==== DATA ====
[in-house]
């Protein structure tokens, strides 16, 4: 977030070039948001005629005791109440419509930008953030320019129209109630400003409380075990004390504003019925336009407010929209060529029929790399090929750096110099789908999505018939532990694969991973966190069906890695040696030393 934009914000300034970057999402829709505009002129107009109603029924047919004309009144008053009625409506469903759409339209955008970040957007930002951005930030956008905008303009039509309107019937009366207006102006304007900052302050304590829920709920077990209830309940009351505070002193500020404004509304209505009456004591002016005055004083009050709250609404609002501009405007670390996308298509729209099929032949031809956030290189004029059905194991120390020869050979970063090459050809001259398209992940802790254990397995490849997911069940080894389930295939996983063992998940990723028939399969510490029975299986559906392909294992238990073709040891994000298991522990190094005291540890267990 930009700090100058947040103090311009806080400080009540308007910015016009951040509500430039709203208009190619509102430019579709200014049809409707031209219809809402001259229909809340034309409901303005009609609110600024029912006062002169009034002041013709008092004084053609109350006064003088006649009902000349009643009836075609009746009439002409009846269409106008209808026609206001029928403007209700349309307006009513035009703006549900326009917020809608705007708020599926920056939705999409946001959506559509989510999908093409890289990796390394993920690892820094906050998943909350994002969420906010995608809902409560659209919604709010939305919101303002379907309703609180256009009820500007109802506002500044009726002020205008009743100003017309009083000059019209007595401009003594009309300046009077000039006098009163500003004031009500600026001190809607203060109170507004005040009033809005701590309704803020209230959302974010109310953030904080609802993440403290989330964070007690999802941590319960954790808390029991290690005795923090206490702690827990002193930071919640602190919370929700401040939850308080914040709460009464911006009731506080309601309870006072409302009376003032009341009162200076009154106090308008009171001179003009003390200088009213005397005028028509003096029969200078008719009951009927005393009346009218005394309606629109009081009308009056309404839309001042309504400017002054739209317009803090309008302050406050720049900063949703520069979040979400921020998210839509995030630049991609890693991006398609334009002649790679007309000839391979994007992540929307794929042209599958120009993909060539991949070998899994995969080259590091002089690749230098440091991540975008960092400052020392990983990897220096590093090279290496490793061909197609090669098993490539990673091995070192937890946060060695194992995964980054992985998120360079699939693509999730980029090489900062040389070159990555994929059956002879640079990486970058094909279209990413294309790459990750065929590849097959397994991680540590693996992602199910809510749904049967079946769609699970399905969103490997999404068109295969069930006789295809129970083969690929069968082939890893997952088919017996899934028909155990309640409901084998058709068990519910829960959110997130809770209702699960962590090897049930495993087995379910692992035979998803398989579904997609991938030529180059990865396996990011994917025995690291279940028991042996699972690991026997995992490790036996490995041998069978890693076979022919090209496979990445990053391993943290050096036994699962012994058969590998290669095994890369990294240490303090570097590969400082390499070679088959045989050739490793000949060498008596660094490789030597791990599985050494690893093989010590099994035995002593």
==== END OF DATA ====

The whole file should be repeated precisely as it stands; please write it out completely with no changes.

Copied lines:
[in-house]
């Protein structure tokens, strides 16, 4: 977030070039948001005629005791109440419509930008953030320019129209109630400003409380075990004390504003019925336009407010929209060529029929790399090929750096110099789908999505018939532990694969991973966190069906890695040696030393 934009914000300034970057999402829709505009002129107009109603029924047919004309009144008053009625409506469903759409339209955008970040957007930002951005930030956008905008303009039509309107019937009366207006102006304007900052302050304590829920709920077990209830309940009351505070002193500020404004509304209505009456004591002016005055004083009050709250609404609002501009405007670390996308298509729209099929032949031809956030290189004029059905194991120390020869050979970063090459050809001259398209992940802790254990397995490849997911069940080894389930295939996983063992998940990723028939399969510490029975299986559906392909294992238990073709040891994000298991522990190094005291540890267990 930009700090100058947040103090311009806080400080009540308007910015016009951040509500430039709203208009190619509102430019579709200014049809409707031209219809809402001259229909809340034309409901303005009609609110600024029912006062002169009034002041013709008092004084053609109350006064003088006649009902000349009643009836075609009746009439002409009846269409106008209808026609206001029928403007209700349309307006009513035009703006549900326009917020809608705007708020599926920056939705999409946001959506559509989510999908093409890289990796390394993920690892820094906050998943909350994002969420906010995608809902409560659209919604709010939305919101303002379907309703609180256009009820500007109802506002500044009726002020205008009743100003017309009083000059019209007595401009003594009309300046009077000039006098009163500003004031009500600026001190809607203060109170507004005040009033809005701590309704803020209230959302974010109310953030904080609802993440403290989330964070007690999802941590319960954790808390029991290690005795923090206490702690827990002193930071919640602190919370929700401040939850308080914040709460009464911006009731506080309601309870006072409302009376003032009341009162200076009154106090308008009171001179003009003390200088009213005397005028028509003096029969200078008719009951009927005393009346009218005394309606629109009081009308009056309404839309001042309504400017002054739209317009803090309008302050406050720049900063949703520069979040979400921020998210839509995030630049991609890693991006398609334009002649790679007309000839391979994007992540929307794929042209599958120009993909060539991949070998899994995969080259590091002089690749230098440091991540975008960092400052020392990983990897220096590093090279290496490793061909197609090669098993490539990673091995070192937890946060060695194992995964980054992985998120360079699939693509999730980029090489900062040389070159990555994929059956002879640079990486970058094909279209990413294309790459990750065929590849097959397994991680540590693996992602199910809510749904049967079946769609699970399905969103490997999404068109295969069930006789295809129970083969690929069968082939890893997952088919017996899934028909155990309640409901084998058709068990519910829960959110997130809770209702699960962590090897049930495993087995379910692992035979998803398989579904997609991938030529180059990865396996990011994917025995690291279940028991042996699972690991026997995992490790036996490995041998069978890693076979022919090209496979990445990053391993943290050096036994699962012994058969590998290669095994890369990294240490303090570097590969400082390499070679088959045989050739490793000949060498008596660094490789030597791990599985050494690893093989010590099994035995002593």